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Wednesday, November 5, 2014

Beyond the beaches: Historical finds in the Maldives

There's a lot more to Loama Resort Maldives than meets the eye! (Although it's pretty easy on the eye, isn't it?)

The Maldives is better known for its beaches than its historical sights (and let's be honest, rightfully so) however it brought a ray of sunshine into my day today to read some ancient baths had been uncovered during construction of a new resort at Maamagili in Raa Atoll. Thankfully the resort, Loama Resort Maldives, recognises not just the historical significance of this discovery but also the appeal it will hold for its visitors and hence has decided to preserve the 'vevu' as it's known in the local language (Dhivehi).

It's too easy to write-off travellers in the Maldives as only being interested in getting a good suntan (or more recently perhaps taking as many trophy photos as possible) but in fact there's a significant percentage of tourists I've come across who are eager to learn more about the country's culture and history. This isn't just limited to the guesthouse patrons (who shouldn't be pigeonholed either). Just chat to any Maldivian resort butler or F&B attendant about how many questions they get asked about their home country by curious guests. Look at the number of cultural excursions that get booked up at resorts motivated enough to put them on their programmes. And think about the number of guests who eagerly gobble up Maldivian cuisine on 'Maldivian night' and are enthralled by 'bodu beru' (traditional drumming) performances.

As it turns out, the 'vevu' at Loama dates back to the Maldives' pre-Islamic era, so that's pre-1153AD (when the Maldives converted to Islam). Before 1153 The people of the Maldives were largely Buddhist (with some Hindus also). There are several Buddhist stupas (an estimated 59 according to historian Hassan Ahmed Maniku), ruins of temples and other archeological remains lying under mounds of sand and vegetation on other islands in the Maldives.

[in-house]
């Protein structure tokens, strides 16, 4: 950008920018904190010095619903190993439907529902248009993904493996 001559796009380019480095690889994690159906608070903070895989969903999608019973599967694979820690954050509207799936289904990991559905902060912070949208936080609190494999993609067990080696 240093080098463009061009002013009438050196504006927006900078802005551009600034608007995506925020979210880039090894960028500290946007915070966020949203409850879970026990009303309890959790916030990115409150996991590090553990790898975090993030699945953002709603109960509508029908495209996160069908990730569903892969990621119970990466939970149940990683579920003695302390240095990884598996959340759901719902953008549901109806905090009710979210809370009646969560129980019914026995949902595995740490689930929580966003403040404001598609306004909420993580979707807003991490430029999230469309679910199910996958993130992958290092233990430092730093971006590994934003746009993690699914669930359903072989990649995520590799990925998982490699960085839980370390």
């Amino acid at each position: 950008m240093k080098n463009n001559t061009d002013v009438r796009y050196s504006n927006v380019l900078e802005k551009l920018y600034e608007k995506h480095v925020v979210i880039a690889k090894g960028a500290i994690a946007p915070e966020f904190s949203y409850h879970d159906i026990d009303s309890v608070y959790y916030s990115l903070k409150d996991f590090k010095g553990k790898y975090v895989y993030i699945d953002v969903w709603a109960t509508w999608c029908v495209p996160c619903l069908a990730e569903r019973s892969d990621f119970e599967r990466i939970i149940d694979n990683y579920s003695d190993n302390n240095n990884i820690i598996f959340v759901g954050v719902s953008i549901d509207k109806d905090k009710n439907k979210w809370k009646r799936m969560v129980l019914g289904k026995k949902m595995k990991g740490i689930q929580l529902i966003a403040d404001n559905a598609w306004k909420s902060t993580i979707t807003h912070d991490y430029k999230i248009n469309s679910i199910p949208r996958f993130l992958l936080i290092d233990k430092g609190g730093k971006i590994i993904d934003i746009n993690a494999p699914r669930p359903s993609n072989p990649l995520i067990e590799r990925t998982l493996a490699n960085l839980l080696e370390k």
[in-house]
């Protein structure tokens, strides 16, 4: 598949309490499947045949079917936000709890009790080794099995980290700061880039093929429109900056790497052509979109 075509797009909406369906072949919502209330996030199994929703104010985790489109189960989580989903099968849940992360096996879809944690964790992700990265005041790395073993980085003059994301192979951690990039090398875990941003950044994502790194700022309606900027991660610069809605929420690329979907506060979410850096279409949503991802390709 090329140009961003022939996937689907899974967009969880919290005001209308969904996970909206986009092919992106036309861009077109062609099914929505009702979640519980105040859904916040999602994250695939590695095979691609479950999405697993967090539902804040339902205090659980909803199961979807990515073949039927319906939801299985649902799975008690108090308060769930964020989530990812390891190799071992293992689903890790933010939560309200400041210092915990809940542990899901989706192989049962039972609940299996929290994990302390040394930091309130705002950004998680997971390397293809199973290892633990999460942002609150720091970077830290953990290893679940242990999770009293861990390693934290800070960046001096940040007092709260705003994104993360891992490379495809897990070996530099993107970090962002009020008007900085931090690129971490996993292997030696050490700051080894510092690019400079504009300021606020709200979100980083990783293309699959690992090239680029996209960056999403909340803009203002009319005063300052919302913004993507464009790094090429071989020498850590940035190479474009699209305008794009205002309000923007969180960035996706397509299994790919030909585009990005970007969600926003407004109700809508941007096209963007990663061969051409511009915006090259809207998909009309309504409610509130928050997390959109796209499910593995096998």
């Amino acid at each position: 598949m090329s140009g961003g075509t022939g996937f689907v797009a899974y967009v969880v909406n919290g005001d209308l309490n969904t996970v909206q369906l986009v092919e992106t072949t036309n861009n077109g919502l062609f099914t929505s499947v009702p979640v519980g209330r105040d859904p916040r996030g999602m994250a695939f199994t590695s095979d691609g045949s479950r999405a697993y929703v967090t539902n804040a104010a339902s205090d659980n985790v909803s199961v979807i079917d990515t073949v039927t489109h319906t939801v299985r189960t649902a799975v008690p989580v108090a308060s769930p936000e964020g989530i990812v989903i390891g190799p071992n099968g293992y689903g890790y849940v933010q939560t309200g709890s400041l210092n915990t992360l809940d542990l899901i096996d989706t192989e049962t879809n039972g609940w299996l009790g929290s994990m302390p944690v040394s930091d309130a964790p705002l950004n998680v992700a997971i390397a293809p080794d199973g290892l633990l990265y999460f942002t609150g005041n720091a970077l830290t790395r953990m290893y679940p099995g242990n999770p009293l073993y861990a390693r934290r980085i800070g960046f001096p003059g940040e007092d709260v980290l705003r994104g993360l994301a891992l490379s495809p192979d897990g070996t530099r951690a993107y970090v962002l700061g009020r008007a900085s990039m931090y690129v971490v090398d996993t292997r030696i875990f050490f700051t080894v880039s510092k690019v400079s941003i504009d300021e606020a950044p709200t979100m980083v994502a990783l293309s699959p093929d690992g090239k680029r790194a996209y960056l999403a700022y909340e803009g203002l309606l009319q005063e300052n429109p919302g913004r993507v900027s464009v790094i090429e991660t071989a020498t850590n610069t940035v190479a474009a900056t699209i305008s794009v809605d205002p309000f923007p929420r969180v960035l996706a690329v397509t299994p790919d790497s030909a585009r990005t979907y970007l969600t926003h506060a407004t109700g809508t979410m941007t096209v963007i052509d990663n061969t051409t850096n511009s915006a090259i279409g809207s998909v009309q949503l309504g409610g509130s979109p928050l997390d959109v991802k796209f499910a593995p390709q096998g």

Returning to the recent find at Loama, announcing the news on the Facebook page the resort said;

"Vevu were used as public baths and later for ablution. Sandstone used in the construction of Vevu points to the pre-Islamic period, and the symmetry of the two wells suggest it may have been part of a temple. 

"Vevu are constructed by layering sandstone blocks approximately a metre below the water line till about half a meter above ground. There is an octagonal ledge cantilevered at low tide level for people to access the well."

It's appropriate the resort's slogan is 'Yesterday's heritage, today's culture'. According to their website they seek to promote Maldivian history and culture, promosing guests: 

"A nation’s culture is best reflected in its people’s way of life, and this is what the resort seeks to capture in all its natural glory. Watch the artisans of today bring age-old craft to life, experience ancient rituals and customs first-hand, and immerse yourself in the old world of Maldivians going about their daily routine, untouched by the passage of time."

It genuinely sounds intriguing to me. I've noticed an increasing number of resorts in the Maldives cottoning on to the demand for cultural activities just over the past five years; Dusit Thani's 'artisan village' and the mini-museum at Velaa Private Island to name just two recent examples. As a history-lover I say hooray for that. The Maldives has a fascinating (albeit fragmented) cultural heritage to discover if you dig a bit deeper.     

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